Courtesy of Zoe Shay-Tannas, Jason Dionisio, and Katie Bush

Below are the feedback pages with concrete responses as well as the bullseyes that responded to the design conjectures. Some ideas such as the “Hover Shield” didn’t get responses because they were so out of the ballpark regarding mass casualty response. Throughout our discussion, everyone kept on coming back as to why the GPS litter and Guided Landing were on target. The participants relayed to me that keeping track of patients after they triaged them was stressful. As for the Guided Landing, in both co-design groups, the idea of being able to visually communicate instead of just verbally communicate would make a world of difference to those who are on scene and those who have not yet arrived. 

Courtesy of Zoe Shay-Tannas
Courtesy of Zoe Shay-Tannas

Communication seemed to be a big topic of conversation in both sessions. While I gave ideas that covered transport, protection, and allocation of resources, it was communication that was the main point of focus. This suggested that while physical movement of the casualty is important, communication is what makes everything possible. 

During the mass casualty response mock scenario, information dissemination was essential to the success of the transport and survival of the triaged casualties. 

The Columbus Fire Department is reverting back to the SALT triage method that also eliminates the SMART triage tag. Instead of using tags to mark patients, EMTs are going to use a triage ribbon to identify patients. This was incredibly interesting. The ribbons were originally used because they were easy and efficient. Even in the mock casualty scenario, I noticed that when a first responder went to use a triage tag, he wasted precious time accessing it and then flipping it over to get to the correct identifier. Additionally, he wrote down no information. A different group that used the ribbons was a lot faster at attending the casualties and getting to everyone on time.

Courtesy of Zoe Shay-Tannas
Courtesy of Zoe Shay-Tannas

The triage tag became more common because as MCIs became more complex and started including biohazard scenarios, more information about patient status became relevant. However, the more thorough the information the more complex the triage card became until it took a whopping four minutes to fill out. When responding to a scene, first responders must only spend a maximum of thirty seconds on each patient. How can the first responders convey important information such as injury and status while also quickly attending to every casualty on the field? This begs the question of how to be efficient as possible while conveying the most information.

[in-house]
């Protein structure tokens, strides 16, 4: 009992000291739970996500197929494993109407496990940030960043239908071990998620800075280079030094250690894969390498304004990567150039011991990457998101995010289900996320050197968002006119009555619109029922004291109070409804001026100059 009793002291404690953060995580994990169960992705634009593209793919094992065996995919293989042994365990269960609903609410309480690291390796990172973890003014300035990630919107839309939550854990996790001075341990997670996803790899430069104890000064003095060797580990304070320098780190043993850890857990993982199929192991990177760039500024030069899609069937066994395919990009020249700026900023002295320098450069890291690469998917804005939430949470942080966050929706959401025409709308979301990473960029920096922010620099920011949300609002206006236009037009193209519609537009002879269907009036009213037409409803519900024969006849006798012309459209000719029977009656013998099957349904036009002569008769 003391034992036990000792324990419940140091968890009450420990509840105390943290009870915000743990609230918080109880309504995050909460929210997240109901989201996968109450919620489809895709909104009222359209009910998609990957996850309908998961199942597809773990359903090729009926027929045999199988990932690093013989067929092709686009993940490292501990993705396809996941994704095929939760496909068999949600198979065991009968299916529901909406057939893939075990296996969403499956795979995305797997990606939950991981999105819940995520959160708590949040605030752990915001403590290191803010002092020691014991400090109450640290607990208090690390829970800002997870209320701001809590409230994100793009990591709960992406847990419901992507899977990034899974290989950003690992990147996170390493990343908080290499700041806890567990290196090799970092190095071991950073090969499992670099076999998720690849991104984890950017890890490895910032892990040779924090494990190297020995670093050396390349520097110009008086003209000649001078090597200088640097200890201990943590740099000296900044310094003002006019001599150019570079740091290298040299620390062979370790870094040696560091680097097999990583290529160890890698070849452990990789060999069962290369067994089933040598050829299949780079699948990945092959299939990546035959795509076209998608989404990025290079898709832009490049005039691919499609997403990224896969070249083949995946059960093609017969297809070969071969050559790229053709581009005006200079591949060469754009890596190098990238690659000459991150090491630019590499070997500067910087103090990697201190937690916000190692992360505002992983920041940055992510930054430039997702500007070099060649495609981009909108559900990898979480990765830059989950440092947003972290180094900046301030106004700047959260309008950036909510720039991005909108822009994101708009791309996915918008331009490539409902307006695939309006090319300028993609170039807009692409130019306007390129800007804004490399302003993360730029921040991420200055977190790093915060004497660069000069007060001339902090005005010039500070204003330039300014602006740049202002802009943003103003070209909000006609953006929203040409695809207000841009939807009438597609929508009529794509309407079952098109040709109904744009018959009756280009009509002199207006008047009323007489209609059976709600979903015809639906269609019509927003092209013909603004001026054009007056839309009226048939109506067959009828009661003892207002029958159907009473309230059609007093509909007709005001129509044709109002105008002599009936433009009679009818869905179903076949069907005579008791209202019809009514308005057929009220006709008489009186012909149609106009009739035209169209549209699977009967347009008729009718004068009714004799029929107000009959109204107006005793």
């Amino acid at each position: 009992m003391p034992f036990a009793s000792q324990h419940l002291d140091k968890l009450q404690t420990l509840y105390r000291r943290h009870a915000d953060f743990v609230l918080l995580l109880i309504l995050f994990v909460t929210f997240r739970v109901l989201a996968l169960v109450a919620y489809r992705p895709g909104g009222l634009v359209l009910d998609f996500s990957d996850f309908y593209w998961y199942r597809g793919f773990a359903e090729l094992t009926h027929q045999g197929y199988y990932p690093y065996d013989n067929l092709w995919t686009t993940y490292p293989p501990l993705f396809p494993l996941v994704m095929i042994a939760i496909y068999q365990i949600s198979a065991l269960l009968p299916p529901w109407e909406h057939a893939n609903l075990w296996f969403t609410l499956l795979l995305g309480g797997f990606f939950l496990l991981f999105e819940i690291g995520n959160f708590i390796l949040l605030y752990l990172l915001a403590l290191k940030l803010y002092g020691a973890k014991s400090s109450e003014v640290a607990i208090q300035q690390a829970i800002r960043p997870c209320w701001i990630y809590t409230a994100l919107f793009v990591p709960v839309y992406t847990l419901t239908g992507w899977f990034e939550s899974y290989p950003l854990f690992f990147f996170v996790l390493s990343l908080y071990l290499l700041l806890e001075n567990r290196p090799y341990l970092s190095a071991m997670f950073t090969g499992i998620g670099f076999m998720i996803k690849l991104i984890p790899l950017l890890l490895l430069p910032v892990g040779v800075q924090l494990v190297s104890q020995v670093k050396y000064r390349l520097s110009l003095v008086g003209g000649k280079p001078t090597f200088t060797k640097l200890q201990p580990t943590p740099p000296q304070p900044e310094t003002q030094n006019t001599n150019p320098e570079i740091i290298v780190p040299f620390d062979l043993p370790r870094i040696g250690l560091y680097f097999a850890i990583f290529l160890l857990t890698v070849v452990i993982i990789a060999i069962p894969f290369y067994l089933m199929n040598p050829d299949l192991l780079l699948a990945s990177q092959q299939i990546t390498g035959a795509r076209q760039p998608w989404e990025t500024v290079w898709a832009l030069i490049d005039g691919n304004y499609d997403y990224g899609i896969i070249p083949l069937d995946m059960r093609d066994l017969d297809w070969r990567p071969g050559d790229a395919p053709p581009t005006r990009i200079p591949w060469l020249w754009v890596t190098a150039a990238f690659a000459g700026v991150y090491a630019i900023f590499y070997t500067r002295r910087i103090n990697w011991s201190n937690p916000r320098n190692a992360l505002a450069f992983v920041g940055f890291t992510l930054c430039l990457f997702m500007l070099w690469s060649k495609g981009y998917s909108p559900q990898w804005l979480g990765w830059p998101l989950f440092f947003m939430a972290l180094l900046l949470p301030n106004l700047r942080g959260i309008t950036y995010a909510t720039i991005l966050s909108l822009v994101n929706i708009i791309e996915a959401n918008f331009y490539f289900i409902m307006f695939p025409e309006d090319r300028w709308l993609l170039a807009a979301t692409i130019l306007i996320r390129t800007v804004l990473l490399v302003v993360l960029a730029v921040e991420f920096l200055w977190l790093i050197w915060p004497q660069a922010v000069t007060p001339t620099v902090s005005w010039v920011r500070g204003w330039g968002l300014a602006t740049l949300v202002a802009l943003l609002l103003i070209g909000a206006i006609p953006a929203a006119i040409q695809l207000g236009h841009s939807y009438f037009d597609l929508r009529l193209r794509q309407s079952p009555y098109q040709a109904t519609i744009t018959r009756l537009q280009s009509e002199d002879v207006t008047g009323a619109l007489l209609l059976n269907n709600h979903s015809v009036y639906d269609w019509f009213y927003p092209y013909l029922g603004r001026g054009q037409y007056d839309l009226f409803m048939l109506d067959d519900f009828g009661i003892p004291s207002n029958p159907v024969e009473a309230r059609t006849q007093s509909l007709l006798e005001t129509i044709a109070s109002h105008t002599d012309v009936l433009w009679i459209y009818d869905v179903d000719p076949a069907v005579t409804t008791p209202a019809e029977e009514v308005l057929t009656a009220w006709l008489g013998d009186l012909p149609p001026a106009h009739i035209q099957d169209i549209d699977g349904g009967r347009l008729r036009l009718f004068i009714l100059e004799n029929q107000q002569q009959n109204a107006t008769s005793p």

Works cited

Andra M. Farcas , Hashim Q. Zaidi , Nicholas P. Wleklinski & Katie L. Tataris (2022) Implementing a Patient Tracking System in a Large EMS System, Prehospital Emergency Care, 26:2, 305-310, DOI: 10.1080/10903127.2021.1883166

“Aurora Century 16 Theater Shooting After Action Report.” Police Foundation, 2016. https://www.policinginstitute.org/wp-content/uploads/2016/08/Aurora-Century-16-Theater-Shooting_AAR.pdf.

Brownlee, John. “A Design History of the Life-Saving Triage Tag.” Fast Company. September 10, 2019. https://www.fastcompany.com/3028492/a-design-history-of-the-life-saving-triage-tag.

El Dorado County Government. “EDC Triage Instructions 2015.” El Dorado County, 2015. https://www.edcgov.us/government/ems/mci/documents/EDC%20TRIAGE%20INSTRUCTIONS%202015.pdf.

Gale, Brendi “The Lost “DOE”: A Quality Improvement Project for Unidentifified Patients” The Elanor Mann School of Nursing. April 2021. https://scholarworks.uark.edu/cgi/viewcontent.cgi?article=1010&context=nursstudent

Killeen, J. P., Chan, T. C., Buono, C., Griswold, W. G., & Lenert, L. A. (2006). A wireless first responder handheld device for rapid triage, patient assessment and documentation during mass casualty incidents. AMIA … Annual Symposium proceedings. AMIA Symposium, 2006, 429–433.

Lenert, L.A., Palmer, D.A., Chan, T.C., and Rao, R. “An Intelligent 802.11 Triage Tag for Medical Response to Disasters.” AMIA … Annual Symposium proceedings. AMIA Symposium, 2005: 440-444.

“1 October After Action Review.” Las Vegas Metropolitan Police Department, 2019. https://www.lvmpd.com/en-us/Documents/1_October_AAR_Final_06062019.pdf.

“2021 U.S. Billion-Dollar Weather and Climate Disasters: Historical.” Climate.gov. Accessed September 28, 2023. https://www.climate.gov/news-features/blogs/beyond-data/2021-us-billion-dollar-weather-and-climate-disasters-historical.